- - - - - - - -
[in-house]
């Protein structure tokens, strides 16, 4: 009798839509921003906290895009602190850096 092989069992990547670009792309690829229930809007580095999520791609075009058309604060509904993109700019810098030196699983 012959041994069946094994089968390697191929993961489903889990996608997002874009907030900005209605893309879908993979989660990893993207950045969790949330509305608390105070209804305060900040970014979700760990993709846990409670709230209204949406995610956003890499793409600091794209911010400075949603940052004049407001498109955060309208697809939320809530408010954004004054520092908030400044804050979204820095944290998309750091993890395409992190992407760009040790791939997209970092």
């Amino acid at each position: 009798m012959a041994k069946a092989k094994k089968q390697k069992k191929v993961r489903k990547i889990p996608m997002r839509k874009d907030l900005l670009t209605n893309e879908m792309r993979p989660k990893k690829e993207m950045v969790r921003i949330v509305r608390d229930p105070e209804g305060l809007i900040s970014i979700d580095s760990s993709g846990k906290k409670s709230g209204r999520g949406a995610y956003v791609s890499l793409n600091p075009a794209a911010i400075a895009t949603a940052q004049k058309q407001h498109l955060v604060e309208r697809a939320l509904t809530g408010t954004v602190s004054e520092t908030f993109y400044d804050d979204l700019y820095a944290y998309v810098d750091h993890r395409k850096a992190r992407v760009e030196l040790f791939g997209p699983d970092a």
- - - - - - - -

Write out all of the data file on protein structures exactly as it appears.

[in-house]
């Protein structure tokens, strides 16, 4: 009798839509921003906290895009602190850096 092989069992990547670009792309690829229930809007580095999520791609075009058309604060509904993109700019810098030196699983 012959041994069946094994089968390697191929993961489903889990996608997002874009907030900005209605893309879908993979989660990893993207950045969790949330509305608390105070209804305060900040970014979700760990993709846990409670709230209204949406995610956003890499793409600091794209911010400075949603940052004049407001498109955060309208697809939320809530408010954004004054520092908030400044804050979204820095944290998309750091993890395409992190992407760009040790791939997209970092």
């Amino acid at each position: 009798m012959a041994k069946a092989k094994k089968q390697k069992k191929v993961r489903k990547i889990p996608m997002r839509k874009d907030l900005l670009t209605n893309e879908m792309r993979p989660k990893k690829e993207m950045v969790r921003i949330v509305r608390d229930p105070e209804g305060l809007i900040s970014i979700d580095s760990s993709g846990k906290k409670s709230g209204r999520g949406a995610y956003v791609s890499l793409n600091p075009a794209a911010i400075a895009t949603a940052q004049k058309q407001h498109l955060v604060e309208r697809a939320l509904t809530g408010t954004v602190s004054e520092t908030f993109y400044d804050d979204l700019y820095a944290y998309v810098d750091h993890r395409k850096a992190r992407v760009e030196l040790f791939g997209p699983d970092a």